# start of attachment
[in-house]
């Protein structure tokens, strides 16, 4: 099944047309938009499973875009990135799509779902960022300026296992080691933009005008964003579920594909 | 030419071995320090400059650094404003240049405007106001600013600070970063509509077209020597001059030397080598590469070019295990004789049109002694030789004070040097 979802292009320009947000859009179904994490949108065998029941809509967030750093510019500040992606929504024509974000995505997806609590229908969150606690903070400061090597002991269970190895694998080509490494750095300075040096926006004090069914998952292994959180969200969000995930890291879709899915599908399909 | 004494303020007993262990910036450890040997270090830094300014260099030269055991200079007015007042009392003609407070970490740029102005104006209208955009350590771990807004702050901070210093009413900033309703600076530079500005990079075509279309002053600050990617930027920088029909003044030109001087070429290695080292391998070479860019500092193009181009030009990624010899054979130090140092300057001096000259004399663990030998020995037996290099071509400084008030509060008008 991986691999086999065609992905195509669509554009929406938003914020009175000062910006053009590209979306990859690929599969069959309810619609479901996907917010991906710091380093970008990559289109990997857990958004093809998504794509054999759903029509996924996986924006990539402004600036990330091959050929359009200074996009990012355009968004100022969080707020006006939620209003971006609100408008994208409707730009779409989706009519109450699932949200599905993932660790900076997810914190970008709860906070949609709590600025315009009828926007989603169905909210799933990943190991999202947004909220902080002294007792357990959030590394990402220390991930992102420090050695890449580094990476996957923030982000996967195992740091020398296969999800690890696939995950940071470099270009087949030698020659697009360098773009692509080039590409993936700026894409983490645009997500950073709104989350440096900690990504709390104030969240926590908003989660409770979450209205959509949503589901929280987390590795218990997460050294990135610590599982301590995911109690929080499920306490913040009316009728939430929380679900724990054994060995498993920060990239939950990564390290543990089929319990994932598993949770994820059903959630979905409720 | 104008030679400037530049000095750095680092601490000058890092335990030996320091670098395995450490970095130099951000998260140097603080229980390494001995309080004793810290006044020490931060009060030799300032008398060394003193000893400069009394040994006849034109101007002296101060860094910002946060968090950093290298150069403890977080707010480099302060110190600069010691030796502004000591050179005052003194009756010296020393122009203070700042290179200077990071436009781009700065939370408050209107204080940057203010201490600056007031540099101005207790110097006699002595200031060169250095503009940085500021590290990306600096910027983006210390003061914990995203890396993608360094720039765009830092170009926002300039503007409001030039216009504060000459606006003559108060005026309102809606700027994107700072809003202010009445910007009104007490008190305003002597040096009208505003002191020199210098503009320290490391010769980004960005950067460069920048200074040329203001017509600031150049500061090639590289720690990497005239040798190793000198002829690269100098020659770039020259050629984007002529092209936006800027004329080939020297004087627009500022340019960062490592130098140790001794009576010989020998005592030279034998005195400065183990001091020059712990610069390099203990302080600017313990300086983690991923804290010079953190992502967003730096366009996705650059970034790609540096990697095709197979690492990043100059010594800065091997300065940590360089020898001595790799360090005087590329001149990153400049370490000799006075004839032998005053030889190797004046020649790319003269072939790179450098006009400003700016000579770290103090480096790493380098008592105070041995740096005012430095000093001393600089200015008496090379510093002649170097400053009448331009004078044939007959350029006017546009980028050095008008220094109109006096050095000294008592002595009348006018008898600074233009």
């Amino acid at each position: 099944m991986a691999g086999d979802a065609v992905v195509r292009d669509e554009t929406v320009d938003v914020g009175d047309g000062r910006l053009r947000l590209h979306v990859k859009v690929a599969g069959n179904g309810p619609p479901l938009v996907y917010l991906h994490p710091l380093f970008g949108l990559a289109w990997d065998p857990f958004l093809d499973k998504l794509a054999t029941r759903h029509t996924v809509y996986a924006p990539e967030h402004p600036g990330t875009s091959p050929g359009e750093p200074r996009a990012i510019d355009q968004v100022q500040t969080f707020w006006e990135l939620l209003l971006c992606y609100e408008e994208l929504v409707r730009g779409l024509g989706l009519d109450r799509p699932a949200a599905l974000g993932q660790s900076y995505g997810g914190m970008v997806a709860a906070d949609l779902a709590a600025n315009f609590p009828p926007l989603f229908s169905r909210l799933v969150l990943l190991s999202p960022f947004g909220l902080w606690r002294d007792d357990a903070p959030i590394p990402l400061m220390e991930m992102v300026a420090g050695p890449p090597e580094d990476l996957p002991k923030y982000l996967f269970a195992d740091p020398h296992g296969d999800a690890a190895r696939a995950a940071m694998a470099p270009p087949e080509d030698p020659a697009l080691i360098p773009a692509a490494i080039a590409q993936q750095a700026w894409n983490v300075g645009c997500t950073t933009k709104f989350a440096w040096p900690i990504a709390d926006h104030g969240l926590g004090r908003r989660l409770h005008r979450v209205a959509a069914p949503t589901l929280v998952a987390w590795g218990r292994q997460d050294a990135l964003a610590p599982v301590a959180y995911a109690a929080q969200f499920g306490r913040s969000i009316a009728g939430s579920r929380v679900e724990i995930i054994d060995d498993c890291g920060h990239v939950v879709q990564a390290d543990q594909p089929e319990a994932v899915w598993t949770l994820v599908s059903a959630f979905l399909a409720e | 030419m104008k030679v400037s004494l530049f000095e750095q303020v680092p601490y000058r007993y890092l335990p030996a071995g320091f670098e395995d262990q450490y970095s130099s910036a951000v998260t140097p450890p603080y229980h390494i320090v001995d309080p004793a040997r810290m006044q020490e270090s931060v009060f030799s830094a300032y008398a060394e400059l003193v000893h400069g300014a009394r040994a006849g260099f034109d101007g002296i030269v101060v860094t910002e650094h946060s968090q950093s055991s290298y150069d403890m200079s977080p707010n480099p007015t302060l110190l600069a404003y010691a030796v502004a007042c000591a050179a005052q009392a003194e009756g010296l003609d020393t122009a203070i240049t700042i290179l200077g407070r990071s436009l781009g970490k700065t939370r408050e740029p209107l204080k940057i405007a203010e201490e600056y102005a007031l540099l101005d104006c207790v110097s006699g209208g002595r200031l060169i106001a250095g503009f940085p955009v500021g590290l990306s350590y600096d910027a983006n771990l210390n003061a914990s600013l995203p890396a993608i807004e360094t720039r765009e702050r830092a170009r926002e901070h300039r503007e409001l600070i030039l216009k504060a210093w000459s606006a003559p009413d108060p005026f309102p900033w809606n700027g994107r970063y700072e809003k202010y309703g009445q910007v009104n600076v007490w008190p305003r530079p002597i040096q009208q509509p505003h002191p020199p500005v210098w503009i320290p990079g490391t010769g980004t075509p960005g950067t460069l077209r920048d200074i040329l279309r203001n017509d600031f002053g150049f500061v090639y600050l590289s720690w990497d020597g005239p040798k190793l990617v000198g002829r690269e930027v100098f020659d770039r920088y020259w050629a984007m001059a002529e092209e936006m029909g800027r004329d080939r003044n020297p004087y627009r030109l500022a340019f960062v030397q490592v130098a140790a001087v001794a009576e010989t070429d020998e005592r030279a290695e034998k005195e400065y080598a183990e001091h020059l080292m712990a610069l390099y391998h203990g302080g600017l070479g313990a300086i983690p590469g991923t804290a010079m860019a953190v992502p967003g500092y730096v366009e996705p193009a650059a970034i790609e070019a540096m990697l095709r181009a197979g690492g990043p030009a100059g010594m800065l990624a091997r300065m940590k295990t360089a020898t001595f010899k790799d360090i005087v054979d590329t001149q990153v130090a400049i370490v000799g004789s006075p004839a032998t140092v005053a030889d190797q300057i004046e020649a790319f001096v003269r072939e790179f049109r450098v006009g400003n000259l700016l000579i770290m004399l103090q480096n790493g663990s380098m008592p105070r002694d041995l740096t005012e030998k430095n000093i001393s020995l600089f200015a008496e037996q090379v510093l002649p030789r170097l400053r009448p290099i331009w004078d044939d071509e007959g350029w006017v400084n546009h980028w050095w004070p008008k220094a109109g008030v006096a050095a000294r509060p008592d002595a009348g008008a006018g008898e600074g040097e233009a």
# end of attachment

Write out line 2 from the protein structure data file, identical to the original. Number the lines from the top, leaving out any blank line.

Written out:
């Protein structure tokens, strides 16, 4: 099944047309938009499973875009990135799509779902960022300026296992080691933009005008964003579920594909 | 030419071995320090400059650094404003240049405007106001600013600070970063509509077209020597001059030397080598590469070019295990004789049109002694030789004070040097 979802292009320009947000859009179904994490949108065998029941809509967030750093510019500040992606929504024509974000995505997806609590229908969150606690903070400061090597002991269970190895694998080509490494750095300075040096926006004090069914998952292994959180969200969000995930890291879709899915599908399909 | 004494303020007993262990910036450890040997270090830094300014260099030269055991200079007015007042009392003609407070970490740029102005104006209208955009350590771990807004702050901070210093009413900033309703600076530079500005990079075509279309002053600050990617930027920088029909003044030109001087070429290695080292391998070479860019500092193009181009030009990624010899054979130090140092300057001096000259004399663990030998020995037996290099071509400084008030509060008008 991986691999086999065609992905195509669509554009929406938003914020009175000062910006053009590209979306990859690929599969069959309810619609479901996907917010991906710091380093970008990559289109990997857990958004093809998504794509054999759903029509996924996986924006990539402004600036990330091959050929359009200074996009990012355009968004100022969080707020006006939620209003971006609100408008994208409707730009779409989706009519109450699932949200599905993932660790900076997810914190970008709860906070949609709590600025315009009828926007989603169905909210799933990943190991999202947004909220902080002294007792357990959030590394990402220390991930992102420090050695890449580094990476996957923030982000996967195992740091020398296969999800690890696939995950940071470099270009087949030698020659697009360098773009692509080039590409993936700026894409983490645009997500950073709104989350440096900690990504709390104030969240926590908003989660409770979450209205959509949503589901929280987390590795218990997460050294990135610590599982301590995911109690929080499920306490913040009316009728939430929380679900724990054994060995498993920060990239939950990564390290543990089929319990994932598993949770994820059903959630979905409720 | 104008030679400037530049000095750095680092601490000058890092335990030996320091670098395995450490970095130099951000998260140097603080229980390494001995309080004793810290006044020490931060009060030799300032008398060394003193000893400069009394040994006849034109101007002296101060860094910002946060968090950093290298150069403890977080707010480099302060110190600069010691030796502004000591050179005052003194009756010296020393122009203070700042290179200077990071436009781009700065939370408050209107204080940057203010201490600056007031540099101005207790110097006699002595200031060169250095503009940085500021590290990306600096910027983006210390003061914990995203890396993608360094720039765009830092170009926002300039503007409001030039216009504060000459606006003559108060005026309102809606700027994107700072809003202010009445910007009104007490008190305003002597040096009208505003002191020199210098503009320290490391010769980004960005950067460069920048200074040329203001017509600031150049500061090639590289720690990497005239040798190793000198002829690269100098020659770039020259050629984007002529092209936006800027004329080939020297004087627009500022340019960062490592130098140790001794009576010989020998005592030279034998005195400065183990001091020059712990610069390099203990302080600017313990300086983690991923804290010079953190992502967003730096366009996705650059970034790609540096990697095709197979690492990043100059010594800065091997300065940590360089020898001595790799360090005087590329001149990153400049370490000799006075004839032998005053030889190797004046020649790319003269072939790179450098006009400003700016000579770290103090480096790493380098008592105070041995740096005012430095000093001393600089200015008496090379510093002649170097400053009448331009004078044939007959350029006017546009980028050095008008220094109109006096050095000294008592002595009348006018008898600074233009």